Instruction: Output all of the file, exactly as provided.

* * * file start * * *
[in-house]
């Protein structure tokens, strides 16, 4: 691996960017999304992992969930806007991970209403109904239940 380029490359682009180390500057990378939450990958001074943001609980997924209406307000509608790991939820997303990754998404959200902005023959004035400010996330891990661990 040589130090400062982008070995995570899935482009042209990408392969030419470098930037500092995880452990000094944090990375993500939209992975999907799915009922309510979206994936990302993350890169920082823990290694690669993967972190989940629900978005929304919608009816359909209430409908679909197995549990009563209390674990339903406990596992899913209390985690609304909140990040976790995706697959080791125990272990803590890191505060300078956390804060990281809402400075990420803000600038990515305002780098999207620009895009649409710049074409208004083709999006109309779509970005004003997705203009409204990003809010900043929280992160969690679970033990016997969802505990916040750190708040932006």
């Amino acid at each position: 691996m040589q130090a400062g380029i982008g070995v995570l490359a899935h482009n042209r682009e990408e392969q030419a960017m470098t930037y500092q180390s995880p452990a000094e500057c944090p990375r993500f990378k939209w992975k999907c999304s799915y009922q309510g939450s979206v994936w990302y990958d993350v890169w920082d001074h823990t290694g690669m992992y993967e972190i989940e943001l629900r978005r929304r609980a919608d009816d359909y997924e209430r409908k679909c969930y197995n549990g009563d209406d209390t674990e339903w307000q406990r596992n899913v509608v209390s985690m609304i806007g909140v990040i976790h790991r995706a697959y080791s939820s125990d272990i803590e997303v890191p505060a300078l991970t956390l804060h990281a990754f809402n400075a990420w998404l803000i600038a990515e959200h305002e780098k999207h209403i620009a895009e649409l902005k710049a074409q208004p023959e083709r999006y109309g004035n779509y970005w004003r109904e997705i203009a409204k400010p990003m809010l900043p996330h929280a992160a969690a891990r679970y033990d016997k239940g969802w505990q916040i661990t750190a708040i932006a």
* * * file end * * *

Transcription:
[in-house]
């Protein structure tokens, strides 16, 4: 691996960017999304992992969930806007991970209403109904239940 380029490359682009180390500057990378939450990958001074943001609980997924209406307000509608790991939820997303990754998404959200902005023959004035400010996330891990661990 040589130090400062982008070995995570899935482009042209990408392969030419470098930037500092995880452990000094944090990375993500939209992975999907799915009922309510979206994936990302993350890169920082823990290694690669993967972190989940629900978005929304919608009816359909209430409908679909197995549990009563209390674990339903406990596992899913209390985690609304909140990040976790995706697959080791125990272990803590890191505060300078956390804060990281809402400075990420803000600038990515305002780098999207620009895009649409710049074409208004083709999006109309779509970005004003997705203009409204990003809010900043929280992160969690679970033990016997969802505990916040750190708040932006």
């Amino acid at each position: 691996m040589q130090a400062g380029i982008g070995v995570l490359a899935h482009n042209r682009e990408e392969q030419a960017m470098t930037y500092q180390s995880p452990a000094e500057c944090p990375r993500f990378k939209w992975k999907c999304s799915y009922q309510g939450s979206v994936w990302y990958d993350v890169w920082d001074h823990t290694g690669m992992y993967e972190i989940e943001l629900r978005r929304r609980a919608d009816d359909y997924e209430r409908k679909c969930y197995n549990g009563d209406d209390t674990e339903w307000q406990r596992n899913v509608v209390s985690m609304i806007g909140v990040i976790h790991r995706a697959y080791s939820s125990d272990i803590e997303v890191p505060a300078l991970t956390l804060h990281a990754f809402n400075a990420w998404l803000i600038a990515e959200h305002e780098k999207h209403i620009a895009e649409l902005k710049a074409q208004p023959e083709r999006y109309g004035n779509y970005w004003r109904e997705i203009a409204k400010p990003m809010l900043p996330h929280a992160a969690a891990r679970y033990d016997k239940g969802w505990q916040i661990t750190a708040i932006a």